Comments from Charles Brook, Partner at Poppleton & Appleby.
For most of the UK population, Brexit will seem like last year’s big deal in the swell and the wake created by COVID-19.
Indeed, with all of the economic and social damage created by Coronavirus and the impact that will be experienced for potentially years to come, some may wonder why we should get all heated up again over Brexit which you might be forgiven for thinking cannot possibly make matters worse. This, however, would be wrong.
If Britain doesn’t affect a structured Eurozone Trade Agreement before the end of this year we will still be facing the fall-out from a so-called “hard Brexit” and the financial toxicity created by the cocktail of that and COVID-19 is difficult to imagine.
The most positive impact of Coronavirus (yes, there are some) is the speed at which it has generated an evolutional change in numerous aspects of commerce.
Businesses have primarily been shaken out of a stupor that has plagued the UK economy for almost ten years; forced to accelerate their development and plan for an uncertain future at varying rates in the hope that they will not only survive the pandemic but will also thrive as the shape of new normality emerges.
Just as with COVID-19, Brexit will have its winners and losers, and they will be incredibly difficult to predict. With or without a Trade Agreement, those that have met the challenges of COVID and evolved to survive are likely to be more able to survive the consequences of Brexit.
The obvious candidates likely to experience the most dramatic impact of any Brexit are unchanged from when the debate started so long ago; Farming and Agriculture, International freight and logistics, Financial Services, Pharmaceuticals, Heavy Manufacturing, Aviation and Automotive. All obvious candidates for both wins and losses from tighter regulation, tariffs, currency instability, trade friction and competition.
No individual or business will fail to experience a consequence of Brexit, although not everyone will necessarily attribute what they experience to be the actual cause.
After the initial stutter of the financial markets and the consequential blip in the price of fuel at the pumps, most consumers daily experience of the impact of Brexit will show itself in the price of their daily shop, the price of a family holiday or the health of their pension scheme.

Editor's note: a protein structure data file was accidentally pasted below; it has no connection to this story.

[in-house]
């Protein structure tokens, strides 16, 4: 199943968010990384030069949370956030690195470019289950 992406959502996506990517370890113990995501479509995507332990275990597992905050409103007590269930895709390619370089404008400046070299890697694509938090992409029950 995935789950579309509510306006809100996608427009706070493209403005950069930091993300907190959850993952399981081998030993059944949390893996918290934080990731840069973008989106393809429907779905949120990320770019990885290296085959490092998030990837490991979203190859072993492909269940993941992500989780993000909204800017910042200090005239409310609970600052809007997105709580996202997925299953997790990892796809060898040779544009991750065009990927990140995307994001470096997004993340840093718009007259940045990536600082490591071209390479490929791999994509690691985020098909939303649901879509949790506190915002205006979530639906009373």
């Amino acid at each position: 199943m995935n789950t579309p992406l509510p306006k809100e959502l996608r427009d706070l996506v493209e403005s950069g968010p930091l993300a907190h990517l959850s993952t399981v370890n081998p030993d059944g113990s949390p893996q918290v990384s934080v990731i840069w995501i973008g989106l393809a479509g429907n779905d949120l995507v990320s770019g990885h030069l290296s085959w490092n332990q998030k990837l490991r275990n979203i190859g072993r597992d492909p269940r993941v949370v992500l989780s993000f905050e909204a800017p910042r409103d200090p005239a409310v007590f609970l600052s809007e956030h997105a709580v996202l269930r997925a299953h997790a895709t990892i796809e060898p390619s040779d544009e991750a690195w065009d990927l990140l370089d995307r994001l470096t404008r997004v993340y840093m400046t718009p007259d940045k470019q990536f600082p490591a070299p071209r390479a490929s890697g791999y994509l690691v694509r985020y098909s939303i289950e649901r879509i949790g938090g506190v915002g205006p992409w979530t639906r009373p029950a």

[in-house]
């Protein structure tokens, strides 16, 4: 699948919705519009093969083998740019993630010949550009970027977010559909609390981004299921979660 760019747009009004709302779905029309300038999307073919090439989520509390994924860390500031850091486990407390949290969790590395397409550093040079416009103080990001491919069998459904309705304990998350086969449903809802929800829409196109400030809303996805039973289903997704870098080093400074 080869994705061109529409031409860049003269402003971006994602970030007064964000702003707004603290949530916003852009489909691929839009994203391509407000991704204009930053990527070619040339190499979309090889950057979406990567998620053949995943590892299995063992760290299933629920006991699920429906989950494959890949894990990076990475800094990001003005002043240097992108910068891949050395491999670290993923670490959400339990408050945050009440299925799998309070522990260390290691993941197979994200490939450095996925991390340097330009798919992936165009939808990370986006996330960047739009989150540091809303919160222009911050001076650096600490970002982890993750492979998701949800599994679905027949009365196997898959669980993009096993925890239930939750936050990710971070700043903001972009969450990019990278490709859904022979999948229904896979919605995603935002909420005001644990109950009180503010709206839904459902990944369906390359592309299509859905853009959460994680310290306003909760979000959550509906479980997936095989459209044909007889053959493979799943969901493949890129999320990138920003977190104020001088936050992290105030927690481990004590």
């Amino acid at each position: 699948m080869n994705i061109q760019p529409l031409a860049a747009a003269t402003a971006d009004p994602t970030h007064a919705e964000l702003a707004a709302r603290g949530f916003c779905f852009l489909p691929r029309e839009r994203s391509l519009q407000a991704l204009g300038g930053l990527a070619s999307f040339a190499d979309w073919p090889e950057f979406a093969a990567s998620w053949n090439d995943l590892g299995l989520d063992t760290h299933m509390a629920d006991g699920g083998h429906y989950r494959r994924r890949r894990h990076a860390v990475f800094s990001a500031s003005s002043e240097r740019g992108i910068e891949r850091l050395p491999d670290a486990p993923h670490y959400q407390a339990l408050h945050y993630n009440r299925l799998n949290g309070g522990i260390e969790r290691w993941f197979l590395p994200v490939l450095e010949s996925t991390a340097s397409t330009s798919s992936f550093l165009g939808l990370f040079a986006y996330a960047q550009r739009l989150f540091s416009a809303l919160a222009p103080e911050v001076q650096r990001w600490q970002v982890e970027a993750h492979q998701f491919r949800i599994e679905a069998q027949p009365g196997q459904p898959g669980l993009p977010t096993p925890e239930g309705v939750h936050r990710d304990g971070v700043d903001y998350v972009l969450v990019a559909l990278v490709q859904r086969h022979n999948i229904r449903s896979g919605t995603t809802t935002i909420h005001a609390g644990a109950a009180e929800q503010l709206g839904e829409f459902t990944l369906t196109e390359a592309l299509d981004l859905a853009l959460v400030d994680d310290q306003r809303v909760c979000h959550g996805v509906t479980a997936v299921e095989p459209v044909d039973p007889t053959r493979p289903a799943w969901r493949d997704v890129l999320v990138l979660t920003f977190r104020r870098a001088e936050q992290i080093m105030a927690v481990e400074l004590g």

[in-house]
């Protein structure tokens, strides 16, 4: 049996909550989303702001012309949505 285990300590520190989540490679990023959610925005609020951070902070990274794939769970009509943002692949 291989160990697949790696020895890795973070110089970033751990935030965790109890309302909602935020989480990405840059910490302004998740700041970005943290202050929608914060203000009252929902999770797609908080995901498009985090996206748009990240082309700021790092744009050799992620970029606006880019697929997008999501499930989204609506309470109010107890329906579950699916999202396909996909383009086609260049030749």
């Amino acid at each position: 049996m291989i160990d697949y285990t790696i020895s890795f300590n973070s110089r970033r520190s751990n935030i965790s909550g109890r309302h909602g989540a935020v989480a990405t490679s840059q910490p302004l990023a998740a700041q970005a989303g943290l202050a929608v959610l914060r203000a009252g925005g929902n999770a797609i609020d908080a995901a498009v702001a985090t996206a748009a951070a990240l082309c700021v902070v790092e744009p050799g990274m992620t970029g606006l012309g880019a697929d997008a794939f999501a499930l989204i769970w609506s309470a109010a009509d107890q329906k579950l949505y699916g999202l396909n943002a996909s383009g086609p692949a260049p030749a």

Meanwhile, the almost inevitable additional financial cost to importers will depend upon the net shift in their fortunes depending what proportion of what they export is hit by tariffs when compared to the relative profit in what they can still export.
Cross-border logistics are bound to be hit strongest by regulatory barriers, bureaucratic expense and fuel costs and these may combine to make their own customers’ goods uncompetitive in the face of lower tariff transactions between residual EU states.
However, given a little time (which in my opinion is likely to be around 18 months), I believe that the pre-Brexit economic situation will re-establish itself. The industry will adapt to the changes and, in some way, we may have the steep climb of COVID adaptation to thank for that.
Even Agriculture and Fisheries will eventually find a way forward although changes in food production and manufacture seem incredibly slow due to the genuinely long-term seasonal pace at which any adaptations are forced to evolve.
The mobility of employees within the service sector is now assured far more than pre-COVID.
Individuals are already becoming accepting of the need to change their career aspirations and choices and perhaps (this is possibly an enormous hope) we will be less dependant upon the rest of the World to deliver to us the key workers to do the less aspirational jobs upon which significant sectors of our economy seem to depend.